We ladies especially have to come across as cool and assertive to keep from being victims, because we’re assumed to be “weaker” and “submissive.” Unfortunately, even a confident attitude may cause thugs to end up reacting to you to some degree. I’ve been called foul words because I don’t respond to their liking, and I’ve even been spat on before. Don’t show fear. Be prepared for hollow intimidation to turn into true aggression.
Carrying a gun is not your permit to be a tough guy, and it’s not a magical amulet; always pick your fights carefully and be the better person. Avoid. De-escalate.
What gun do you carry?
Right now I carry a Smith & Wesson model 442 because it’s small-framed and lightweight. It’s also a very deliberate choice, because I consider a J-frame to be a very up close and personal weapon. I have to think about me and my unborn baby first, so risking direct involvement in third party scenarios where I might need a handgun with better range and ammunition capacity, is just going to have to take a back seat.
When I wasn’t pregnant, I would carry a S&W 640, a HK USP Compact in .45 auto or a 9mm CZ 75 Compact, depending on what I could conceal with the weather. They all get loaded up with Speer Gold Dots. They have the ability to mushroom well, and have been proven reliable in all my handguns so far.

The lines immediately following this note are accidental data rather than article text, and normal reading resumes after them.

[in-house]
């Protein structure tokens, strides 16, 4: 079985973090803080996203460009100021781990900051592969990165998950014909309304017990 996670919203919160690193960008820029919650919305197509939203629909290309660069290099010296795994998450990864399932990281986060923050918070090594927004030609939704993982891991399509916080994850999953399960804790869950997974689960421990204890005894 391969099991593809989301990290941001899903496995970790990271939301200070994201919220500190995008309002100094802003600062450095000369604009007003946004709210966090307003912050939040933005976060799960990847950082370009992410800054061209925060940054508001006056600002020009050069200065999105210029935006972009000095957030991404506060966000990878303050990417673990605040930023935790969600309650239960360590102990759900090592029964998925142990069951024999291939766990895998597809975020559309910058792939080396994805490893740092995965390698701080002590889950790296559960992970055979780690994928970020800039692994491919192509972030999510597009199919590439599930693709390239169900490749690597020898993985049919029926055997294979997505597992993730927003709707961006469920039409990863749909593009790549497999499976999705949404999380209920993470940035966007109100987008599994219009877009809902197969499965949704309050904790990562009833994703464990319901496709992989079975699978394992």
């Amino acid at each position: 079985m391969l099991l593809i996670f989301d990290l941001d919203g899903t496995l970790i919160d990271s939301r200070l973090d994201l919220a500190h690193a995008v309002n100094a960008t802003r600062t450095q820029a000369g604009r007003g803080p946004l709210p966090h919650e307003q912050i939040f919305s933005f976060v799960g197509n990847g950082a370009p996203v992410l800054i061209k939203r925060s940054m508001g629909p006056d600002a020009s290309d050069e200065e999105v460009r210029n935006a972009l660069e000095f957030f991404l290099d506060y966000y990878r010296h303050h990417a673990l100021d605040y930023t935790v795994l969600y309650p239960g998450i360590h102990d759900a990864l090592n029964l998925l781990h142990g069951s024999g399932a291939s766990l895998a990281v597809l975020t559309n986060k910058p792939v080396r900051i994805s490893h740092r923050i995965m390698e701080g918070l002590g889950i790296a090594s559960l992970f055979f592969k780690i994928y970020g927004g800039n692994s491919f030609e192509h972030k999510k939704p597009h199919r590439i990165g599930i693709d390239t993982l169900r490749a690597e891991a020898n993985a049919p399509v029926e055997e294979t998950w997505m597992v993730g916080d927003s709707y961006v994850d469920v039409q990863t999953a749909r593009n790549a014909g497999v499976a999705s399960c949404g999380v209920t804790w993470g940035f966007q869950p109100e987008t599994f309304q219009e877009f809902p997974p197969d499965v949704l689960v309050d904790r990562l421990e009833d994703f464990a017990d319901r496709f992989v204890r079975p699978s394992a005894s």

What concealment holsters do you use?
I don’t have a lot of meat on my bones, so I had the problem of finding a holster that didn’t make me look like I was sporting a big tumor. I found the Ace Case brand belly band holster, and I’ve used that ever since. It’s elastic so it conforms to the shape of my body.
I can fit a small J-frame all the way up to my USP Compact in it, it fits extra magazines, and I can raise or lower the positioning depending on what I’m wearing. I usually wear the band lower around my hips with the gun in the 4-5 o’clock position, tucked under my jeans. It works quite well and gives me a fast, “peeling” draw. Downside is you can’t reholster with one hand, which I don’t consider a priority. Reholstering means the threat is over. I use talcum powder in the summer so it doesn’t get sweaty.
My belly is really showing now, so I’m using an extra large size band so I’m not compressing the baby. It still works, which is great; maternity pants tend to not have belt loops or the ability to support a large clip-on holster.